I am worn out waiting for your rescue, but I have put my hope in your word. My eyes are straining to see your promises come true. When will you comfort me? I am shriveled like a wineskin in the smoke, but I have not forgotten to obey your decrees. How long must I wait? When will you punish those who persecute me? These arrogant people who hate your instructions have dug deep pits to trap me. All your commands are trustworthy. Protect me from those who hunt me down without cause. They almost finished me off, but I refused to abandon your commandments. In your unfailing love, spare my life; then I can continue to obey your laws. Psalms 119:81 - 88 (NLT)
I’m not saying the Psalmist was actually bi-polar, but how can you not think of that with the roller-coaster ride of Psalm 119:
“When?” “How Long?” “I’m worn out waiting…”
“…I’ve put my hope in your word” “…I have not forgotten to obey…”
“All your commands are trustworthy.”
The dichotomy of faith has always intrigued me. To be confident and assured that God is so good and unfailing in His promises, and yet confess that you’re having a little trouble with your faith – it’s at least confusing….if not schizophrenic. How can the two extremes exist without exploding your soul?
In Mark (9:14-27) a man whose son was possessed by a demon wanted Jesus to heal him. Jesus told him, anything is possible if a person believes. The father answered back, …I do believe, but help me overcome my unbelief!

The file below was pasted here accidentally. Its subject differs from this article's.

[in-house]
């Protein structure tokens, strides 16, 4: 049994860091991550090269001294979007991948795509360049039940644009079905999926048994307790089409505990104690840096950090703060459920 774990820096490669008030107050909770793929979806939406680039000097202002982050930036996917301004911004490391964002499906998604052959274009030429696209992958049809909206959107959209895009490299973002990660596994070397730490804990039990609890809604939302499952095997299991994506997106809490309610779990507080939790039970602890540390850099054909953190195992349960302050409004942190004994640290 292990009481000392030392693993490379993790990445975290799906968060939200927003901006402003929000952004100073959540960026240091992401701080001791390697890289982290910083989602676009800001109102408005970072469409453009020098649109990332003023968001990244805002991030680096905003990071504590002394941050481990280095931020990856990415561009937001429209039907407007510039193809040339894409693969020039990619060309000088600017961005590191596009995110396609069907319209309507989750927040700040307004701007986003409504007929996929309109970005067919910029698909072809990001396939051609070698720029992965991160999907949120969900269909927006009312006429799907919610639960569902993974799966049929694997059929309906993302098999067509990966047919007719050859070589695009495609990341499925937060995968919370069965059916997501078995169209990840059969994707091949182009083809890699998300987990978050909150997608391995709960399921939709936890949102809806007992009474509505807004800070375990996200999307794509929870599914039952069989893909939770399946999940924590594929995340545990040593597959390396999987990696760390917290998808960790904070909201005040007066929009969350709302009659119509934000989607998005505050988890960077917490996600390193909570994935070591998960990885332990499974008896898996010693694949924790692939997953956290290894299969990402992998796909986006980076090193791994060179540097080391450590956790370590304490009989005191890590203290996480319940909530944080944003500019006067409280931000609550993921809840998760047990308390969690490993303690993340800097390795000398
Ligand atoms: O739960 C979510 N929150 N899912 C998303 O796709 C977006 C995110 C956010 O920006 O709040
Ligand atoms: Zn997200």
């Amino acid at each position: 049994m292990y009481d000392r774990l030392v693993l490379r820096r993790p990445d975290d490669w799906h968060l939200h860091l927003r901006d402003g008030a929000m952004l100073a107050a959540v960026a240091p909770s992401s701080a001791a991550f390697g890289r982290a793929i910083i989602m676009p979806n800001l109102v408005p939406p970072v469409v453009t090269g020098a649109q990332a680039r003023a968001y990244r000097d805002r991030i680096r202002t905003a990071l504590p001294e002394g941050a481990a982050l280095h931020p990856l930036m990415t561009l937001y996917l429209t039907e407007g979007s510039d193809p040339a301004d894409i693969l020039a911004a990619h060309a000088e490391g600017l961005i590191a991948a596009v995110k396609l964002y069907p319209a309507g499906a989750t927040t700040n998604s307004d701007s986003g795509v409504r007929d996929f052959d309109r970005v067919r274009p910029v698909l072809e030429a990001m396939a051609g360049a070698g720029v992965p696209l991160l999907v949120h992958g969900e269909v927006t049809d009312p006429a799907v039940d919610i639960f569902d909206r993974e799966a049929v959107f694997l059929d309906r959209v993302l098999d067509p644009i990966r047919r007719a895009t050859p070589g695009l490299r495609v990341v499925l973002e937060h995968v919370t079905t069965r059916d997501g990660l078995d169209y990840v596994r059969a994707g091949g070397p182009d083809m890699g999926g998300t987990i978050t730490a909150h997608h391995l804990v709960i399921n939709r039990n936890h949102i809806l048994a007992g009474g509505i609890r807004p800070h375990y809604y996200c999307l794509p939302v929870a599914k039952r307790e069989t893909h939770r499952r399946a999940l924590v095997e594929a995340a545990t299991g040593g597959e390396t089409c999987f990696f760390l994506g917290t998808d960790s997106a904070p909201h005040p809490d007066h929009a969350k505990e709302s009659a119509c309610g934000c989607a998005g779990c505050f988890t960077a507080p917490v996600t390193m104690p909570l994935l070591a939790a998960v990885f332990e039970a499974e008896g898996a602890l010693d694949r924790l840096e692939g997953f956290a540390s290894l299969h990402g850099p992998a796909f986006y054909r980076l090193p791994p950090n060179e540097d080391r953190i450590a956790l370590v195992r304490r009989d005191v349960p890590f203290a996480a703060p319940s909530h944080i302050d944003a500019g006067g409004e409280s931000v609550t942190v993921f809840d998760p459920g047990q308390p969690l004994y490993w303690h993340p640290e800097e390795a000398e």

If there is a key to “faith” it is in recognizing that you don’t possess faith; faith is that which both possesses and sustains you. You don’t grab faith as if holding on for dear life. You rest in faith, and it comes alive as God shows up. It’s like the principle of “floating”; as long as you struggle, you’ll never float. When you lay-back in what surrounds you, trusting the principle of buoyancy, it happens without your effort. When you take “you” out of the equation, all that’s left is God.
In the account of the man with the demon-possessed son, he confessed both faith and unbelief. On a basic level he had placed his faith in the God of Abraham, Isaac and Jacob; on a more prescient, existential level, his son was being torn apart by demons right in front of his eyes. How could the man not have questions, doubts? As the saying goes, it’s hard to remember you’ve been sent to drain the swamp when you’re up to your elbows in alligators! But the man quit his struggling and laid it squarely in Jesus’ hands.
Psalm 119 is the longest chapter of the Bible. With the exception of 2 of the Psalm’s 176 verses, every verse is about the attributes of God’s Word. The psalmist (like the father of the demon-possessed boy) confesses over and again his questioning, wavering, faltering faith. But just as constantly he counters with trust in God’s Word.
This is the promise of faith, and the activator of strong faith – know and trust by removing “you” from the equation. Here it is, this principle, in a simple sentence:
Great peace, or Bi-polar fear….these are the choices.
A suggestion for today: trust, rest in His Word, and float in His perfect peace.